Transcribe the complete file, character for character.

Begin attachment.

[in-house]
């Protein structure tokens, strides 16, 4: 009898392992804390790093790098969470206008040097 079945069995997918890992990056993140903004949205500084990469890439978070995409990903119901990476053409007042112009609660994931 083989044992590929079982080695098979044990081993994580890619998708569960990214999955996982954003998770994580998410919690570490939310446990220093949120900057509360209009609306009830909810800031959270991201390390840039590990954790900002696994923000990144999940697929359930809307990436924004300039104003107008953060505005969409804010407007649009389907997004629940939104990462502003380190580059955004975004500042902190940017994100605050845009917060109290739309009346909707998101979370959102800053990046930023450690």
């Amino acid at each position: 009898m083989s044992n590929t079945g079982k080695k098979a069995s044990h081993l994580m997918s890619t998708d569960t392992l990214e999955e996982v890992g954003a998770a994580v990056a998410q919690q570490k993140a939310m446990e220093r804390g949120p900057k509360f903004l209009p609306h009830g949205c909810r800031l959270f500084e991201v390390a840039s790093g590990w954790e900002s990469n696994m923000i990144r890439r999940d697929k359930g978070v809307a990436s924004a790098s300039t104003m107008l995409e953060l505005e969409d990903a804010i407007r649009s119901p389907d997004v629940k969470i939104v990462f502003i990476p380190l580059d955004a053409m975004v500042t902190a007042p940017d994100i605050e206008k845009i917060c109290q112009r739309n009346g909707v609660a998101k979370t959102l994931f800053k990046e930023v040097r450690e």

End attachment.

[in-house]
């Protein structure tokens, strides 16, 4: 009898392992804390790093790098969470206008040097 079945069995997918890992990056993140903004949205500084990469890439978070995409990903119901990476053409007042112009609660994931 083989044992590929079982080695098979044990081993994580890619998708569960990214999955996982954003998770994580998410919690570490939310446990220093949120900057509360209009609306009830909810800031959270991201390390840039590990954790900002696994923000990144999940697929359930809307990436924004300039104003107008953060505005969409804010407007649009389907997004629940939104990462502003380190580059955004975004500042902190940017994100605050845009917060109290739309009346909707998101979370959102800053990046930023450690």
């Amino acid at each position: 009898m083989s044992n590929t079945g079982k080695k098979a069995s044990h081993l994580m997918s890619t998708d569960t392992l990214e999955e996982v890992g954003a998770a994580v990056a998410q919690q570490k993140a939310m446990e220093r804390g949120p900057k509360f903004l209009p609306h009830g949205c909810r800031l959270f500084e991201v390390a840039s790093g590990w954790e900002s990469n696994m923000i990144r890439r999940d697929k359930g978070v809307a990436s924004a790098s300039t104003m107008l995409e953060l505005e969409d990903a804010i407007r649009s119901p389907d997004v629940k969470i939104v990462f502003i990476p380190l580059d955004a053409m975004v500042t902190a007042p940017d994100i605050e206008k845009i917060c109290q112009r739309n009346g909707v609660a998101k979370t959102l994931f800053k990046e930023v040097r450690e």